Road Trip through Serbia: A Daily Travelogue
After travelling along the Ibar highway through Rudnik, we arrived at Guča, just in time for the brass festival. I had been imagining Guča as a little town full of people, awash with the sound of countless brass ensembles. A town where singers and strippers performed in the taverns, and where the grimy streets were inundated by both vendors and the shoppers they aimed to entice… I imagined it to be a unified, noisy pandemonium. Perhaps precisely because of these expectations, Guča was a pleasant surprise. The town is tiny, surrounded by mountains, very clean and tidy. It is a town that becomes flooded by curious, foreign tourists during the festival. The locals are very polite and say that the town leads a peaceful and modest existence throughout the year, and that its entire revenue comes from the festival.
We visited the Brass Museum, a few art galleries, a book fair, a souvenir shop, and our day, which ended wonderfully, was filled with excellent food that we ate to the sound of many brass ensembles, competing and mingling with each other.
We set out for Zlatibor. From what I remembered of my student days, Zlatibor exuded peace and quiet, nestled in a beautiful landscape of hills, plateaus, and endless pastures… The Zlatibor in which I found myself this summer was entirely unrecognizable. The town centre had been greatly developed, commercialized, and nearly half of Serbia was trying to cram itself into the main strip. But this new Zlatibor attracts a very large public, especially families with small children. There is a high level of comfort at the hotels, a great selection of food, and the entertainment is organized to appeal to everyone, from the very young to the very old. Different concerts are organized in the main square, bands play in restaurants, there is a racket in the amusement parks, and shows are put on by street performers… In Zlatibor, even the shopping experience exceeds one’s expectations. Aside from the street stalls which offer fine, hand-made souvenirs – not just kitsch and cheap, Chinese-made items – there is a real, though small, strip mall.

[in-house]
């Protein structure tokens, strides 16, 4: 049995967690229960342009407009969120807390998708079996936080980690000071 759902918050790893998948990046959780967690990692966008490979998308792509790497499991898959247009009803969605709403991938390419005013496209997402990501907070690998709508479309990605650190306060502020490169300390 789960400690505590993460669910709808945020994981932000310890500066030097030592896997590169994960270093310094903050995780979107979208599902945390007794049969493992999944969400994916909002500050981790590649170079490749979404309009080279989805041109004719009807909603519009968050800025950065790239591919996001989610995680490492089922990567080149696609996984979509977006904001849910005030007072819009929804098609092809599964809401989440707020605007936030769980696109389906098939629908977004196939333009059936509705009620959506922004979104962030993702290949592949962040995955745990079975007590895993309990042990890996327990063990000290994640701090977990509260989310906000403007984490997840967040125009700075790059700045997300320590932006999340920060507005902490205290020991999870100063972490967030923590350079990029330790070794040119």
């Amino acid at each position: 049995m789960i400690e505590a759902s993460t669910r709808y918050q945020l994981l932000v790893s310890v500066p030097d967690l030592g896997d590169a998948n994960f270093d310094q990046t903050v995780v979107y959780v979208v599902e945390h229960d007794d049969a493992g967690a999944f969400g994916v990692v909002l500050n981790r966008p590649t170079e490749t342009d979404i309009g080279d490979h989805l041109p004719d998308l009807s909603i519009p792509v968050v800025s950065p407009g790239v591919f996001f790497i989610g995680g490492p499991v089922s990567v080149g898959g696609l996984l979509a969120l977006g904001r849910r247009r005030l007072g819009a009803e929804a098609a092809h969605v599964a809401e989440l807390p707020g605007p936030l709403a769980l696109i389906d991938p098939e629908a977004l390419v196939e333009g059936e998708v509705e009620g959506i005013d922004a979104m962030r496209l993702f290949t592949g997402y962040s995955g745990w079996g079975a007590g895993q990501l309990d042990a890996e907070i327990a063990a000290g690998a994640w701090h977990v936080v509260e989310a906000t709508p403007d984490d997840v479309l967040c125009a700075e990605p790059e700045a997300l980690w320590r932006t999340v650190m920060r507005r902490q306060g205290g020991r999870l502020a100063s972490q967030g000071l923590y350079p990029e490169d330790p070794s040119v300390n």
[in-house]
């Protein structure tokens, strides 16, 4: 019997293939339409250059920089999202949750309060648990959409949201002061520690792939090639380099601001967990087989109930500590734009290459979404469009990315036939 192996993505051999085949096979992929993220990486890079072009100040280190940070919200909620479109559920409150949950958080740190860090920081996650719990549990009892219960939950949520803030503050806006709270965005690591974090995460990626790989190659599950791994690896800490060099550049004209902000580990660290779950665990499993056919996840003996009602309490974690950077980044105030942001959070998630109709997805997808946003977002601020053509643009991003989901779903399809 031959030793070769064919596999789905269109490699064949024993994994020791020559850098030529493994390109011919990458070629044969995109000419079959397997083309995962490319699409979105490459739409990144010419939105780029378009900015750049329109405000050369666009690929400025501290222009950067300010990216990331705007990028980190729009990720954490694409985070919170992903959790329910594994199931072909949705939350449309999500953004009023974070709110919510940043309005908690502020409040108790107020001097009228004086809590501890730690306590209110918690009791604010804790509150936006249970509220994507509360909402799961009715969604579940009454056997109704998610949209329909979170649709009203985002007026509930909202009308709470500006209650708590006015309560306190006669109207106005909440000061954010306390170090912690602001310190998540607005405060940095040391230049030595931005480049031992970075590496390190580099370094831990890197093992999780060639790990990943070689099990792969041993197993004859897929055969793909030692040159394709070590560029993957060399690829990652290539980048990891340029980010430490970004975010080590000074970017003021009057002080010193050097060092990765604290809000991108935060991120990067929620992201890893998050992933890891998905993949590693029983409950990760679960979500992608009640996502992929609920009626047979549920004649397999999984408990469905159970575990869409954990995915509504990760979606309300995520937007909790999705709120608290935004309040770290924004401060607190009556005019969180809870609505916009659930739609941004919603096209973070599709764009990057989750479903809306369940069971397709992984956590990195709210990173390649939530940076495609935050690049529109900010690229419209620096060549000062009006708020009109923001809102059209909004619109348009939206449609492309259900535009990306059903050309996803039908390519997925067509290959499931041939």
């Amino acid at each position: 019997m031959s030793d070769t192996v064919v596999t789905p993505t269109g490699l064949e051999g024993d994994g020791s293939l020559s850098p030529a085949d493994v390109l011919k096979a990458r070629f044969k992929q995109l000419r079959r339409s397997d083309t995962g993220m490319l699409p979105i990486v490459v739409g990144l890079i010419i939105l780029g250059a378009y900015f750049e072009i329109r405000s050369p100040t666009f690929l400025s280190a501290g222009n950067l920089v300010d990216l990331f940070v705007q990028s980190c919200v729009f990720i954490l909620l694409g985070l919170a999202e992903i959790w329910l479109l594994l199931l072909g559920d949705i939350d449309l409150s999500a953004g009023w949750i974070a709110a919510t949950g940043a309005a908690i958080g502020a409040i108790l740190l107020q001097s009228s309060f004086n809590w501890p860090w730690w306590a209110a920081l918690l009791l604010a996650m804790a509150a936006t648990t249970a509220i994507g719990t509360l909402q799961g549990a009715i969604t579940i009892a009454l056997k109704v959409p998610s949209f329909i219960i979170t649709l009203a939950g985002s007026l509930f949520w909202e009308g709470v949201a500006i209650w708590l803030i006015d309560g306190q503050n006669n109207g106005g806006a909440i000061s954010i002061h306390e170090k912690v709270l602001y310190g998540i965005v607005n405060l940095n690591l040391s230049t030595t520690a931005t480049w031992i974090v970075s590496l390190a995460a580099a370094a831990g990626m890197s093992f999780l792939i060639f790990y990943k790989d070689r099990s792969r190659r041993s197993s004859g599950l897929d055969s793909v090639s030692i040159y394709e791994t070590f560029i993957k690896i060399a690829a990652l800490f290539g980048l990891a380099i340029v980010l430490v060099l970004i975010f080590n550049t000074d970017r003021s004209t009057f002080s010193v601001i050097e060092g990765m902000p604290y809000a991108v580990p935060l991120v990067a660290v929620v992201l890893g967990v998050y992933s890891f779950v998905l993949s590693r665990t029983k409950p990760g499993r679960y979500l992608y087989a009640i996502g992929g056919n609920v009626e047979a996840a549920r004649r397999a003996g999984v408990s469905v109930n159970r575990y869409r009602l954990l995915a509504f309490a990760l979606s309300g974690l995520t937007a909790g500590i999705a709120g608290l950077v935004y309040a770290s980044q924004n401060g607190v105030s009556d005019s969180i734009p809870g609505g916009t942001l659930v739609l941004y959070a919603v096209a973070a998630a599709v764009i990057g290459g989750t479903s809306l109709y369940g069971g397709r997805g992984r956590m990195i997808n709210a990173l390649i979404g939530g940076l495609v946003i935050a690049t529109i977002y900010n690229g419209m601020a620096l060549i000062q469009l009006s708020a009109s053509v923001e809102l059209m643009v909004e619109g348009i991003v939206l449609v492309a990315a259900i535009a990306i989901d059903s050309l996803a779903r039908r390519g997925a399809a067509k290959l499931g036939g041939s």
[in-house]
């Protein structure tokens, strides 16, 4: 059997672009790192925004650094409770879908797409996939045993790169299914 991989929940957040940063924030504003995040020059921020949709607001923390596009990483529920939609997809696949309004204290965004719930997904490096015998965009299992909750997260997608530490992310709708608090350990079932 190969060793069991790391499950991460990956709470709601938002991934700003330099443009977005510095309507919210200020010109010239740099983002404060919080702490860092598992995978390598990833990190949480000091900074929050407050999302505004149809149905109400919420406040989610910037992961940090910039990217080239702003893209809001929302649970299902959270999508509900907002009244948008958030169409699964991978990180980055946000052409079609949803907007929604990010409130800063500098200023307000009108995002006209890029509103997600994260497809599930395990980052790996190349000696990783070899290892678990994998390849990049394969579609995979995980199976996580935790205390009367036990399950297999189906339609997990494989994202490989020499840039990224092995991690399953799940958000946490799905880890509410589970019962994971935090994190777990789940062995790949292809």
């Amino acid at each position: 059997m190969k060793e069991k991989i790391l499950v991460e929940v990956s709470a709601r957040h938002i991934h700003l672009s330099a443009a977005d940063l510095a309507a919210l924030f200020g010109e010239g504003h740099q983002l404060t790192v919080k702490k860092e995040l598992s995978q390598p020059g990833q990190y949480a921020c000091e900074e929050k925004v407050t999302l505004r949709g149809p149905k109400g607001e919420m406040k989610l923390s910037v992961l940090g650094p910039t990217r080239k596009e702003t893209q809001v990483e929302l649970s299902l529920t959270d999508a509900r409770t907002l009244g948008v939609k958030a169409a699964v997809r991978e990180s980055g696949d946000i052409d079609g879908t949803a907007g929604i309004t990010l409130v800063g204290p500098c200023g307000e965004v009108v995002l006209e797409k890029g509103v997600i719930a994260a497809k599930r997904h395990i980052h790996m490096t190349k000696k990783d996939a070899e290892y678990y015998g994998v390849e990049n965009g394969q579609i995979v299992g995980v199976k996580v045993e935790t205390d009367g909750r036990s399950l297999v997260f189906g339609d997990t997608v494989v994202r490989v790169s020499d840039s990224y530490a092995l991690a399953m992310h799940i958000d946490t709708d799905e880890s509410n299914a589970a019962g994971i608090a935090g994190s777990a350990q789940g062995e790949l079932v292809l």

Leaving Zlatibor we set our sights on Mokra Gora, a trip which took an entire day by bus. If I was able to highlight only one day of my travels in Serbia, I would pick the day spent in Mokra Gora without a second thought. The excursion was impeccably planned, we stopped at several interesting destinations and were given enough time to truly experience each one. On Mećavnik hill, Kusturica had built an entire ethno-village, Drvengrad. We roamed its streets, lit a candle in its church, enjoyed the extensive view of the beautiful meadows and mountains, visited the book store, and stopped for a coffee.
The best part of the excursion was a ride on the Šargan Eight. Since there isn’t an overwhelming concern for the passengers’ safety, I spent nearly the entire journey standing between two of the railroad cars, enjoying the beauty of the changing landscapes. What added to the dramatic experience of riding this little train along such a narrow rail, was the fact that we went through 22 tunnels in only 15 kilometers. The longest tunnel took a whole 4 minutes to pass through!
The choice we had made to park our rented car and set out on an tour bus excursion was an excellent one. We saw so much more than we would have if we relied on our own organization, and we learnt many interesting details from an excellent guide.
For more information on the various tours which depart from Zlatibor: www.zlatibor.org.
Days Four and Five
We set out for Tara, where we had already paid for two days of rafting. I dreaded what I would see in Tara, since in my student years I was among the first brave adventurers who rafted in what was almost an “untouched wilderness” back then. In those days, rafts were made of logs which were freshly cut right before our eyes. All of the personal items which we took on our three-day journey to Foča were secured in the centre of the raft under a sheet of nylon. After a couple of hours of rafting, we would stop at the nearest shore, set up tents by ourselves, after which a villager would surprise us by emerging out of the forest with a slaughtered lamb that we would spit roast over the fire. Drinkable water wasn’t a problem, back then we could drink straight from the river. It was because of these memories that I greatly dreaded what was waiting for me in Tara. Luckily, Tara has been minimally commercialized, and has only become slightly altered by the comforts of civilization. Instead of wooden rafts, we were greeted by rafts made of hard rubber, and instead of tents, we were lodged in wooden cabins. But the undisturbed nature of Tara remained the same: beautiful, pure, and undesecrated.
I heartily recommend this route for your trip through Serbia. Whoever has more time can certainly stay at each destination an extra day, experiencing the places more fully and at a more relaxed pace. But for the rushed Canadian travellers, who have a relatively short holiday, even these five days are invaluable for getting better acquainted with Serbia and experiencing some of its natural and cultural charms.
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